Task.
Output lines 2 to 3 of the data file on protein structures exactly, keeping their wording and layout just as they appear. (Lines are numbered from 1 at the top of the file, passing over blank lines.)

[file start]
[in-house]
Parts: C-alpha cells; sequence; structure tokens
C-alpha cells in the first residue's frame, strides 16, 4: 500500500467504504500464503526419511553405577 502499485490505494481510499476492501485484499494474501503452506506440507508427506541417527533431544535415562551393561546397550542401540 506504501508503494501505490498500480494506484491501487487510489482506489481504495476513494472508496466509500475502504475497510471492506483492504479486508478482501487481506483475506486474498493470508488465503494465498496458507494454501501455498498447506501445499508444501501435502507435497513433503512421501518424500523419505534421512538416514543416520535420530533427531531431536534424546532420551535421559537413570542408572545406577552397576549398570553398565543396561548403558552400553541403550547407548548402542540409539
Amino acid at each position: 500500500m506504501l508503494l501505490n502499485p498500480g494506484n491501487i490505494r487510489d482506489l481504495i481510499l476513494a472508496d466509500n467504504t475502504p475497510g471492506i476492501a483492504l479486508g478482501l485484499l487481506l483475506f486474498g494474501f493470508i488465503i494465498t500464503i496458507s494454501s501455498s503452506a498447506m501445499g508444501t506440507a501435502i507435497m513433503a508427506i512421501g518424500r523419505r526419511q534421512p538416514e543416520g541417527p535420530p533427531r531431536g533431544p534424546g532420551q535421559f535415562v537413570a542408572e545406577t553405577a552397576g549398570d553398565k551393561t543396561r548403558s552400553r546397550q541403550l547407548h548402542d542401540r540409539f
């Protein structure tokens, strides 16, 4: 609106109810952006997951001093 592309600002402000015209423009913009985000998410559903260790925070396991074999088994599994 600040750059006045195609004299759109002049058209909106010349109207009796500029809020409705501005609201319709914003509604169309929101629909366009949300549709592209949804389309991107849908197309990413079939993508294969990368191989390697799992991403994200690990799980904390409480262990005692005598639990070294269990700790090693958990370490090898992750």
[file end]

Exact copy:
Parts: C-alpha cells; sequence; structure tokens
C-alpha cells in the first residue's frame, strides 16, 4: 500500500467504504500464503526419511553405577 502499485490505494481510499476492501485484499494474501503452506506440507508427506541417527533431544535415562551393561546397550542401540 506504501508503494501505490498500480494506484491501487487510489482506489481504495476513494472508496466509500475502504475497510471492506483492504479486508478482501487481506483475506486474498493470508488465503494465498496458507494454501501455498498447506501445499508444501501435502507435497513433503512421501518424500523419505534421512538416514543416520535420530533427531531431536534424546532420551535421559537413570542408572545406577552397576549398570553398565543396561548403558552400553541403550547407548548402542540409539